After making the transition to Greenville, Mississippi, our Italian family thrived. They still went through very hard times. White people didn’t like Italians. There was a case in New Orleans where five Italian men were framed and hanged for no reason other than their heritage.
My family is no stranger to racism or slavery (which came in a pretty package called sharecropper). Doing research on my heritage, I found an article in the Delta Democrat Times about Italian immigrants. The author highlighted the fact that she was shocked at how thrifty Italians were (eluding to Americans thinking Italians were dumb).
The other two main obstacles were the great flood of 1927 and the outbreak of yellow fever. Our family somehow survived both.
When I was born, things for Italians had changed in Mississippi. We were a large part of our community. We had a thriving Catholic Church and private school. Our family was so large that at any given event there were at least 40 people there and they were ALL blood relatives.
On Sundays after church there was always a spaghetti supper at our house. I helped make the meatballs. It seemed like we cooked that spaghetti all day. And we did. The sauce cooked for hours and then at the last hour, the meatballs were added. I don’t know how we did it but there was always enough pasta for the entire family.
On holidays, we would gather at our parent’s house about two weeks before the actual holiday to make tortellini. We made the dough and the meat filling and in the end, had about 1000 tortellini to be frozen and saved for the upcoming holiday. Those are some of the best memories of my life: not the toys I got from Santa, or finding the golden egg, or getting candy from the Easter bunny, it was the togetherness. No one lived out of town. Everyone lived right there in Greenville where one of the biggest events of the year was the Catholic Parish fair. EVERYONE was at the fair and of course, there was spaghetti served for anyone who had a ticket for a plate.
I never knew anything different than what went on in that little town.
I was a happy child but, as anyone knows with a large family, there will come traumatic times; and there were.
One of the largest tragedies in particular was my oldest sister, Joyce’s death. I was five years old at the time. On February 12, 1978, Joyce turned twenty-one. That same day, she lost control of her car and was found dead the next morning. I answered the door for the poor man who was sent to tell my parents. After that, everything changed. Everything.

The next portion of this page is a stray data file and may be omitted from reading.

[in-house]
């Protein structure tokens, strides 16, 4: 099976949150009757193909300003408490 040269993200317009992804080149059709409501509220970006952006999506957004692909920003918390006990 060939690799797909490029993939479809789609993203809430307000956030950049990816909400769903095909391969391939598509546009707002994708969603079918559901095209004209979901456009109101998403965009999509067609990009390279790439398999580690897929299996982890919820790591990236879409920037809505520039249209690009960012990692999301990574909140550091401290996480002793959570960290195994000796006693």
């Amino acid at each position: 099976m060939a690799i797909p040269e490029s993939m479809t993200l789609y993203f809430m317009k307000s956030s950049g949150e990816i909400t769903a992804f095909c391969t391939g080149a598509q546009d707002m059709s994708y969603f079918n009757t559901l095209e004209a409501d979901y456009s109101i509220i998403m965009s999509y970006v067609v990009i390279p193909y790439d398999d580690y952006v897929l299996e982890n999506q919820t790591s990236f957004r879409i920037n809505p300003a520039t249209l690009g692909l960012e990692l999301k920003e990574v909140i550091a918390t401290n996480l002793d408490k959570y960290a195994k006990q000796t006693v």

Our family business went under a few years after Joyce’s death due to a franchise named Auto Zone coming to town. Auto Zone bought large quantities of parts, which enabled them to sell at much lower prices. My father’s auto parts business just could not compete. Most of my siblings were grown and married by this time. My closest sister in age, Cathy, was in high school. Cathy and I were the ones who really felt the brunt of our father’s business going under. We moved out of our home that was full of all of those amazing family gathering memories. My mother and father both ended up working for factories in town. And somewhere in all of this chaos, my love for art began.
The first piece of artwork I can remember well was a finger painting. I LOVED finger painting. Mom was gone away from the house and I remember trying to find something wonderful I could paint on to give my mom when she got back home. Low and behold in my mother’s cedar chest there was a perfect gold and white checked box.
The inside was covered in brown paper- perfect for a finger painting. To me, the inside of this box was just calling for a painting. It even had it’s own frame having sides and all.
So in my best finger painting mojo, I decided to paint a big red flower and I think maybe some green grass and of course the yellow sun…who could forget the sun?! I was proud. My creation was perfect.
I couldn’t wait to give my mother this gift when she got home. I waited for it to dry with anticipation. As soon as my mother arrived, I gave her what I thought was the “Picasso” of finger paintings. Much to my surprise when she saw it, she got a strange look on her face and I knew it wasn’t the look of pleasure.
To this day, my mother still has that “oh so perfect box for a finger painting”. She tucks it away in her cedar chest and inside this box is my oldest sister, yes, the one who passed away, Joyce’s wedding album. Today, we both laugh at what I thought was the perfect gift; and in a way, in my way, it was.